Sometimes, when we do or say a really stupid thing, we wonder how we will be able to get on with life knowing we had done something that hurtful or hateful to another. We may say to ourselves, “Anyone who would do such a thing must be a very bad person.” Fortunately, we have a self-protecting mechanism that allows us to go on without endlessly berating ourselves for the stupid act.
It’s kind of like the floaters in my eyes, or the ringing in my ears. They are always there, but my brain learns to disregard them. Of course, if I think about the floaters or the tinnitus, they are front and center.
Stupid stuff is like that. If we leave it alone it may settle into the background, scarcely thought of. The best way to relegate stupid stuff to the waste bin is to make it as right as possible by talking to those who may have been hurt by our stupidity.
One of my daughters-in-law was taking a leadership class connected to her work. She had an assignment to interview someone whom she saw as successful. She told me about it and said that she wanted to interview me. She said that it was a source of great amazement to her that our large family could meet for two or three days at a family reunion, where people are sleeping in tents or campers, not always the best of circumstances, and not get angry with each other. She couldn’t believe that many people could get along that well for so long. She wanted to know my secrets.
It is a given that I was an imperfect parent, that I did stupid stuff. One of the secrets, I suppose, is what you do after you do a stupid thing. I can remember going to a weeping child’s bedroom, sitting on the edge of the bed and admitting that what I had done was stupid, that he or she was not grounded for the rest of his or her life.
Later, my daughter-in-law said that she had told her husband about what I had said. My son told her that he didn’t remember my doing anything like that. But, as I have quoted before, “All memory is a more or less accurate recreation.”
On a personal note, I cannot stand contention. Looking back, I can see that I have always been one to shun contention. I remember when I was just a boy that two men were reported to be fighting in front of the store in our little Colorado town. All of my friends ran to watch the fight. I walked away in the opposite direction, made a loop across a couple of pastures and made my way home. I just can’t do contention.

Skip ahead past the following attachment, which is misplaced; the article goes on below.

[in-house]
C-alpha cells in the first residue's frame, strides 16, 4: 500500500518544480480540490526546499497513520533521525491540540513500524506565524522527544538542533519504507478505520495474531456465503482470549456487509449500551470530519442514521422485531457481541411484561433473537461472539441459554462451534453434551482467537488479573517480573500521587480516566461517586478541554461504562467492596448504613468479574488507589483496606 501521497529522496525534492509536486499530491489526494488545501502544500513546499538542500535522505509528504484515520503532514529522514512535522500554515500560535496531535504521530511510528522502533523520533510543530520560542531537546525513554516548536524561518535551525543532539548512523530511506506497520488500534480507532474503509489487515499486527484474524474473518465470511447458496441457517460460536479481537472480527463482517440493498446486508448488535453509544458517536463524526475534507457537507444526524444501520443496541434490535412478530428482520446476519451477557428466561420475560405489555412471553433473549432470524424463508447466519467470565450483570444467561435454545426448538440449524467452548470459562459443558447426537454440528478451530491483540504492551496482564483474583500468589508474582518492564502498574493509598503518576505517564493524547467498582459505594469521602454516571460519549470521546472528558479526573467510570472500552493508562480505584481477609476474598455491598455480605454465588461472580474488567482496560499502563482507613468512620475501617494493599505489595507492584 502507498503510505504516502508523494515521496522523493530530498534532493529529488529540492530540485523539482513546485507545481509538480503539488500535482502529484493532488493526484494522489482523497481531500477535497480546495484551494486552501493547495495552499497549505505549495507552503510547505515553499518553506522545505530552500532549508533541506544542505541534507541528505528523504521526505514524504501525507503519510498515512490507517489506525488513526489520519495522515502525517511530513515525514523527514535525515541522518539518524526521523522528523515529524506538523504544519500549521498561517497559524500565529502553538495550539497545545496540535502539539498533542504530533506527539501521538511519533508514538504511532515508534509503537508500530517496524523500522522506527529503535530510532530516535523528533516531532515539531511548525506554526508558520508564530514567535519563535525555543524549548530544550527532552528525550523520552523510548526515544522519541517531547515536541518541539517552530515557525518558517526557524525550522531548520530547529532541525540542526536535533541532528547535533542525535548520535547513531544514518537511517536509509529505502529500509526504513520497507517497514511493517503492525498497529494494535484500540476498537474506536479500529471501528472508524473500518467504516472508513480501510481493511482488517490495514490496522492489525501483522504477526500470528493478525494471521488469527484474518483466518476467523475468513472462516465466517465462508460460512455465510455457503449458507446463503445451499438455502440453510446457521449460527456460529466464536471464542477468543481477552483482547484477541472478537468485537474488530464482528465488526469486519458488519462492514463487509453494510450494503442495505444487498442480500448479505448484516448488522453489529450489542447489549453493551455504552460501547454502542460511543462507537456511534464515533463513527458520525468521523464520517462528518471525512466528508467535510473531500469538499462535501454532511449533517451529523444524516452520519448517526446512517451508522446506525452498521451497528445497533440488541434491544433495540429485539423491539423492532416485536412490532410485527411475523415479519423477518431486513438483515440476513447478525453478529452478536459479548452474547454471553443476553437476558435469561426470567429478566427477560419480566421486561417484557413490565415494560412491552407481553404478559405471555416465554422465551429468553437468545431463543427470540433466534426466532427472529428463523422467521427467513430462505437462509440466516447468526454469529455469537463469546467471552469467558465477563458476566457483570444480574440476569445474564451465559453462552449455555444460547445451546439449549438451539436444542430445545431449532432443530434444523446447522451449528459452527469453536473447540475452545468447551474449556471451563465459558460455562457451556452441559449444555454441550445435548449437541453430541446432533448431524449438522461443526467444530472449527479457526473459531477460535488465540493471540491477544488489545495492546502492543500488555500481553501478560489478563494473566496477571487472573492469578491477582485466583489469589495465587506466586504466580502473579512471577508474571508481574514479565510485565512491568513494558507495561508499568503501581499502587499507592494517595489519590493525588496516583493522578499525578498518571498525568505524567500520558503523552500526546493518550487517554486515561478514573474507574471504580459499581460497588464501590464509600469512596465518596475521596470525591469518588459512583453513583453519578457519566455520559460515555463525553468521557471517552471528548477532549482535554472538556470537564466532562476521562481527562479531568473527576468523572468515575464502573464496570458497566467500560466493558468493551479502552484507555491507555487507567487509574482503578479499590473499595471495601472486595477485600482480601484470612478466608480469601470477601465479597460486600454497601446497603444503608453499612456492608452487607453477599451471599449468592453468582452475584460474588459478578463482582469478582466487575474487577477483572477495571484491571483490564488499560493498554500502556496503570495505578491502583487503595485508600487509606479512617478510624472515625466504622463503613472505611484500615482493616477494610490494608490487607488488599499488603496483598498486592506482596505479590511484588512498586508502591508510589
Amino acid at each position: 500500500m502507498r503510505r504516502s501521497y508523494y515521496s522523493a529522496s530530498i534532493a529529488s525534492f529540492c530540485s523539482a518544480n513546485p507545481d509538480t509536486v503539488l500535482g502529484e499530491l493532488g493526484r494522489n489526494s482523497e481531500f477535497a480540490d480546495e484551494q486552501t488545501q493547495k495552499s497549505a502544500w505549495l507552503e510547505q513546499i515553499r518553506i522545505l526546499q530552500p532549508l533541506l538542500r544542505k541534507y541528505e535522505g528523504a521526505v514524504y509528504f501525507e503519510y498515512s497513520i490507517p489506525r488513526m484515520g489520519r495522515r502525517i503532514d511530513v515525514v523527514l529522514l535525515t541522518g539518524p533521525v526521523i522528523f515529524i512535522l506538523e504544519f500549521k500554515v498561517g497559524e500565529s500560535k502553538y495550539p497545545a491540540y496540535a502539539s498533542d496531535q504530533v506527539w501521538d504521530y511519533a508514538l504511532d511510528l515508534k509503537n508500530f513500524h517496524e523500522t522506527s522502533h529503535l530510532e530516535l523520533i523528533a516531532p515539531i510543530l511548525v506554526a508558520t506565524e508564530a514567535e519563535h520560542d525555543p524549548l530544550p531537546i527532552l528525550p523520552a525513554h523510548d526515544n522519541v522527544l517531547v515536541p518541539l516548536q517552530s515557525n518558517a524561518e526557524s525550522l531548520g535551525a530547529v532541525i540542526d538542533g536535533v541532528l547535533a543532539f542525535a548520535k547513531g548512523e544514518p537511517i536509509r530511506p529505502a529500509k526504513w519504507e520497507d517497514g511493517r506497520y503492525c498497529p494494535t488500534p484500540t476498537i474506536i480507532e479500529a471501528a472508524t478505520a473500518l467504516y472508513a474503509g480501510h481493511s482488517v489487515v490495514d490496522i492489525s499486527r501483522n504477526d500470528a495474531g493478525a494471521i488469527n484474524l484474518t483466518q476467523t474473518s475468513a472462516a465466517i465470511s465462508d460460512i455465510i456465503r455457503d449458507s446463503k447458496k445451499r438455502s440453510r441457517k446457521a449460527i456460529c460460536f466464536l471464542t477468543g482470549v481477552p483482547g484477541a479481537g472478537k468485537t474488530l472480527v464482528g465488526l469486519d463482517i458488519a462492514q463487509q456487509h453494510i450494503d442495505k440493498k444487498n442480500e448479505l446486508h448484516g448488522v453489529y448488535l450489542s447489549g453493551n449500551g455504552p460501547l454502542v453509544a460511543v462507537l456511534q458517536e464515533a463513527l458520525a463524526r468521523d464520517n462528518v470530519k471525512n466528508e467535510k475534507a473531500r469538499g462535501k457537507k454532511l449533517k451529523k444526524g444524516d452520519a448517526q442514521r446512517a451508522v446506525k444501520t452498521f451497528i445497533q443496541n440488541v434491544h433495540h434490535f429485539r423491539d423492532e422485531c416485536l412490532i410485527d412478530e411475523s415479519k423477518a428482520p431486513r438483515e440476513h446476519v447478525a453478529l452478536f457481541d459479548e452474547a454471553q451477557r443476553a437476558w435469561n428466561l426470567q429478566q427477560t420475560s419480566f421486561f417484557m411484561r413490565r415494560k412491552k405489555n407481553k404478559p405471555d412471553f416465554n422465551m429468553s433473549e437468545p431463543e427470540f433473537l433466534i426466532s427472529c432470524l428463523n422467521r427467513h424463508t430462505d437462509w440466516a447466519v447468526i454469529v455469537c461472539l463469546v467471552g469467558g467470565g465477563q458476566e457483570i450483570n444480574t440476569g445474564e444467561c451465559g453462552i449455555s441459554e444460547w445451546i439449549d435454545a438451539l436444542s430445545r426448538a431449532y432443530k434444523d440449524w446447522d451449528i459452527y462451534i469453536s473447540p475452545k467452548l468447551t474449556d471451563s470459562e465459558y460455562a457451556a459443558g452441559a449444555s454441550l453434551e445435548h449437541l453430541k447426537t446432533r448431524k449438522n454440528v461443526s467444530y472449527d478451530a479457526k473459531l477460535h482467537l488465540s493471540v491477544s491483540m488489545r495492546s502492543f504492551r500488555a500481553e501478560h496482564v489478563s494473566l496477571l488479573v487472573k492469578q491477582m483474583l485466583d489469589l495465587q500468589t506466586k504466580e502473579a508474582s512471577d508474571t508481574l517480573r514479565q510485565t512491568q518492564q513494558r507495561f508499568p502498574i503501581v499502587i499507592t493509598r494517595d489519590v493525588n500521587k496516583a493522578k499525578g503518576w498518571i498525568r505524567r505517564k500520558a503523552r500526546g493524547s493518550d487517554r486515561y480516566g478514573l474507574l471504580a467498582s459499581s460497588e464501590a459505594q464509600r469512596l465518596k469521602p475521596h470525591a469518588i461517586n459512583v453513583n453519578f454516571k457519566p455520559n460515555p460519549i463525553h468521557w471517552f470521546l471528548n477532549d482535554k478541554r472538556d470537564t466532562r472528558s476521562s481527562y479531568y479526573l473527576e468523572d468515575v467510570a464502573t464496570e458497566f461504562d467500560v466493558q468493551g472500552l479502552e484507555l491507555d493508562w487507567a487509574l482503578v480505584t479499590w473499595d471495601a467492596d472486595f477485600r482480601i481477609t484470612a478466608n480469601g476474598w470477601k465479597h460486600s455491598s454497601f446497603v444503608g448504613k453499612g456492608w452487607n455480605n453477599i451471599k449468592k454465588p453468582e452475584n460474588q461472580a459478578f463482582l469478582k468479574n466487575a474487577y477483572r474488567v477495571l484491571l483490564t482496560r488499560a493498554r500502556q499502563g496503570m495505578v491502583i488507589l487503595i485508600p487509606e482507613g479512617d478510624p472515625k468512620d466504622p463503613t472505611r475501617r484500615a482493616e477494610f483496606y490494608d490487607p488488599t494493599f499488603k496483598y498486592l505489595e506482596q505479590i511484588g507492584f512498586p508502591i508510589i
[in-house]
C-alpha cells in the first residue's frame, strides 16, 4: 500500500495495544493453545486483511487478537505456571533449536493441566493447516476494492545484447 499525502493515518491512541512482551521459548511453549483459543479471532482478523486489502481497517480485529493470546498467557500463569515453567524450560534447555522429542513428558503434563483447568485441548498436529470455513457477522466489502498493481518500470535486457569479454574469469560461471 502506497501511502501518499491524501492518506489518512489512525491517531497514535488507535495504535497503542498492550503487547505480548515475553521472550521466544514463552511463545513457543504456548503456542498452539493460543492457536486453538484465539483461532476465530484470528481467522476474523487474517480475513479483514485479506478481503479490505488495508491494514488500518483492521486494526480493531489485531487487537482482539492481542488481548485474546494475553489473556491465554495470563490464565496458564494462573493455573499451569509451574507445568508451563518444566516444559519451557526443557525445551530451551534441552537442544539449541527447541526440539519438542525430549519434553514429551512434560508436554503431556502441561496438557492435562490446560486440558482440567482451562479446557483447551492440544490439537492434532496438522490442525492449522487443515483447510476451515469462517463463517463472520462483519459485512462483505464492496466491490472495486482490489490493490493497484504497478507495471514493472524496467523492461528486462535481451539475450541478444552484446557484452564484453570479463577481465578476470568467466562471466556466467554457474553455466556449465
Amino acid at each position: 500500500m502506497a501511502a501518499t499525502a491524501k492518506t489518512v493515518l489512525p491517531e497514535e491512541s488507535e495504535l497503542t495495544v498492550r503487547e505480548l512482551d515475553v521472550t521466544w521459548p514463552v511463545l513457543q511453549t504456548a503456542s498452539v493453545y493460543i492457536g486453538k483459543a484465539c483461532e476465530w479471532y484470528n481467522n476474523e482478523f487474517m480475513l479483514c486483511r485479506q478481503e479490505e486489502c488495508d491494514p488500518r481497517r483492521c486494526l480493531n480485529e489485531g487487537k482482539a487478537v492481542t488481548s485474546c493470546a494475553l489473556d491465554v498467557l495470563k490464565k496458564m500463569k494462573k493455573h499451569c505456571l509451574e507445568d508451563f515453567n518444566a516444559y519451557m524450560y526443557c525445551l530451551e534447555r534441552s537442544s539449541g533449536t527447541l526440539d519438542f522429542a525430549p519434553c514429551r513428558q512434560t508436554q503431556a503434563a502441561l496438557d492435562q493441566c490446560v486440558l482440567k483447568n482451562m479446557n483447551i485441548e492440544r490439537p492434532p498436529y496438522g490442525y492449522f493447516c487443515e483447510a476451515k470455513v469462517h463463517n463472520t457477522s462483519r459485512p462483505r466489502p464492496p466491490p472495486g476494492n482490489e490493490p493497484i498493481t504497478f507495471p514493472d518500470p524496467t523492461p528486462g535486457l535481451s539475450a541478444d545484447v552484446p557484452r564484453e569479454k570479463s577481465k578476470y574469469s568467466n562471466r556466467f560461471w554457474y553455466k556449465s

So, it stands to reason that I overtly taught my children to avoid contention. It took a lot of teaching to get to where we are today. I like to use the example of Thor, the Staffordshire bull terrier, who lived for nearly 10 years in our house. When the spirit of contention began to rise, he would leave the room, maybe even go downstairs. All I had to do was ask, “Where’s Thor?” to call attention to the fighting.
One cold winter day, I walked home from work. I was tired and looking forward to the warmth and peace of hearth and home. When I came into the house I immediately noticed an air of contention. It angered me. I walked into my bedroom and began to remove my coat. In a pique of frustration, I slammed the coat onto the floor. It so happened that there was a marble and a .357 magnum pistol bullet in the pocket. They came precisely into contact with each other. There was a great, “Boom!” Now, that was stupid. I still have the shattered marble, the splintered case and the lead bullet.